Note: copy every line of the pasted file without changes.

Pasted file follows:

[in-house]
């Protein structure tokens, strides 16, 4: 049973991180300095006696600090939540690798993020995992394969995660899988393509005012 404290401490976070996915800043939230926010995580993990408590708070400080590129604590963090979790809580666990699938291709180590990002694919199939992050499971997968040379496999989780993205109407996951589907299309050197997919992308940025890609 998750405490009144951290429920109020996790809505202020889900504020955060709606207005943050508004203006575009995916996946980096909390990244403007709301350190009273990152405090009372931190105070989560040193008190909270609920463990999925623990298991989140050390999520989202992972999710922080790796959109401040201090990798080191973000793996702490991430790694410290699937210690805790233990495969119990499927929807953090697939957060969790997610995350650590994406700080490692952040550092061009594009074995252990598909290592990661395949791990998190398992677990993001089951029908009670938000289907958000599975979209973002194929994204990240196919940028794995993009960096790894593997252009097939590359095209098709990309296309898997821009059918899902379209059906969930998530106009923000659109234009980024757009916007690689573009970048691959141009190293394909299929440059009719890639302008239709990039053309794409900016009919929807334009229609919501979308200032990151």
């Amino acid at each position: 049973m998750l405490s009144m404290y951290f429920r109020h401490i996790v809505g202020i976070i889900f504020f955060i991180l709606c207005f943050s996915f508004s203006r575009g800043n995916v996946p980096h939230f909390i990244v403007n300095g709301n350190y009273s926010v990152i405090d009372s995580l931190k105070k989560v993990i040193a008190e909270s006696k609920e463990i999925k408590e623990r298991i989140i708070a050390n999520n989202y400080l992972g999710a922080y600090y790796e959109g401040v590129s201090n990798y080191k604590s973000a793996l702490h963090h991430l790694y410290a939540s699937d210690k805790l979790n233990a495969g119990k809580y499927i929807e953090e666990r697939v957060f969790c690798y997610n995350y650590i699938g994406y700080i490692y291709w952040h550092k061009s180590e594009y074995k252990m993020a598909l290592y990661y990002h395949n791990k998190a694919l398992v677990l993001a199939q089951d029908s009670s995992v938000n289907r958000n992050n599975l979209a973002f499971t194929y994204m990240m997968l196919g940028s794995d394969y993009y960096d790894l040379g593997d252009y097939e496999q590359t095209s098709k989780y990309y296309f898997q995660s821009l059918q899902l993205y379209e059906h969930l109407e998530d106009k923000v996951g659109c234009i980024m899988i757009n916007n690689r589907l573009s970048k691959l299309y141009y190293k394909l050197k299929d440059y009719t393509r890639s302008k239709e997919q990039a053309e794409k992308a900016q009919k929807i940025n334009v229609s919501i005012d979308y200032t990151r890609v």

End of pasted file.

[in-house]
């Protein structure tokens, strides 16, 4: 049973991180300095006696600090939540690798993020995992394969995660899988393509005012 404290401490976070996915800043939230926010995580993990408590708070400080590129604590963090979790809580666990699938291709180590990002694919199939992050499971997968040379496999989780993205109407996951589907299309050197997919992308940025890609 998750405490009144951290429920109020996790809505202020889900504020955060709606207005943050508004203006575009995916996946980096909390990244403007709301350190009273990152405090009372931190105070989560040193008190909270609920463990999925623990298991989140050390999520989202992972999710922080790796959109401040201090990798080191973000793996702490991430790694410290699937210690805790233990495969119990499927929807953090697939957060969790997610995350650590994406700080490692952040550092061009594009074995252990598909290592990661395949791990998190398992677990993001089951029908009670938000289907958000599975979209973002194929994204990240196919940028794995993009960096790894593997252009097939590359095209098709990309296309898997821009059918899902379209059906969930998530106009923000659109234009980024757009916007690689573009970048691959141009190293394909299929440059009719890639302008239709990039053309794409900016009919929807334009229609919501979308200032990151």
């Amino acid at each position: 049973m998750l405490s009144m404290y951290f429920r109020h401490i996790v809505g202020i976070i889900f504020f955060i991180l709606c207005f943050s996915f508004s203006r575009g800043n995916v996946p980096h939230f909390i990244v403007n300095g709301n350190y009273s926010v990152i405090d009372s995580l931190k105070k989560v993990i040193a008190e909270s006696k609920e463990i999925k408590e623990r298991i989140i708070a050390n999520n989202y400080l992972g999710a922080y600090y790796e959109g401040v590129s201090n990798y080191k604590s973000a793996l702490h963090h991430l790694y410290a939540s699937d210690k805790l979790n233990a495969g119990k809580y499927i929807e953090e666990r697939v957060f969790c690798y997610n995350y650590i699938g994406y700080i490692y291709w952040h550092k061009s180590e594009y074995k252990m993020a598909l290592y990661y990002h395949n791990k998190a694919l398992v677990l993001a199939q089951d029908s009670s995992v938000n289907r958000n992050n599975l979209a973002f499971t194929y994204m990240m997968l196919g940028s794995d394969y993009y960096d790894l040379g593997d252009y097939e496999q590359t095209s098709k989780y990309y296309f898997q995660s821009l059918q899902l993205y379209e059906h969930l109407e998530d106009k923000v996951g659109c234009i980024m899988i757009n916007n690689r589907l573009s970048k691959l299309y141009y190293k394909l050197k299929d440059y009719t393509r890639s302008k239709e997919q990039a053309e794409k992308a900016q009919k929807i940025n334009v229609s919501i005012d979308y200032t990151r890609v």